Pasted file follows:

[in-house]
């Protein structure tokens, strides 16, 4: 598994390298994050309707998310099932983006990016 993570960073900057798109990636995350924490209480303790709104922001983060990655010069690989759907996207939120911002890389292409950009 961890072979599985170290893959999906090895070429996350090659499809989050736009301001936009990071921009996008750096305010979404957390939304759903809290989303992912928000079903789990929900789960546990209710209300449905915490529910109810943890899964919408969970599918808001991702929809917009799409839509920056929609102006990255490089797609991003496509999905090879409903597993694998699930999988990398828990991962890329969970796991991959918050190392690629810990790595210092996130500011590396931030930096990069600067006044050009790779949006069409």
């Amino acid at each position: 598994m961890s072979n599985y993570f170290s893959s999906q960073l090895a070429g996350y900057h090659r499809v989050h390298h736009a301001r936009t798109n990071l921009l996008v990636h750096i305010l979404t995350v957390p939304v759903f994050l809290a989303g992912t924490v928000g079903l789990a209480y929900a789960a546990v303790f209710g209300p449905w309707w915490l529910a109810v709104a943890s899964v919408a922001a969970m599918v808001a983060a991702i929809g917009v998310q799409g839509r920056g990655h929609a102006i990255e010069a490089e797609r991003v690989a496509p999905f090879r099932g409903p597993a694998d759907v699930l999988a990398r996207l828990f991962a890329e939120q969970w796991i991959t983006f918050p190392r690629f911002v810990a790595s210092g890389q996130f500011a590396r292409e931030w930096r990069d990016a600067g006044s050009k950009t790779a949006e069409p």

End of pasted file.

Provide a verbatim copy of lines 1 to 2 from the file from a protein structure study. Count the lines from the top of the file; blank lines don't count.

[in-house]
């Protein structure tokens, strides 16, 4: 598994390298994050309707998310099932983006990016 993570960073900057798109990636995350924490209480303790709104922001983060990655010069690989759907996207939120911002890389292409950009 961890072979599985170290893959999906090895070429996350090659499809989050736009301001936009990071921009996008750096305010979404957390939304759903809290989303992912928000079903789990929900789960546990209710209300449905915490529910109810943890899964919408969970599918808001991702929809917009799409839509920056929609102006990255490089797609991003496509999905090879409903597993694998699930999988990398828990991962890329969970796991991959918050190392690629810990790595210092996130500011590396931030930096990069600067006044050009790779949006069409």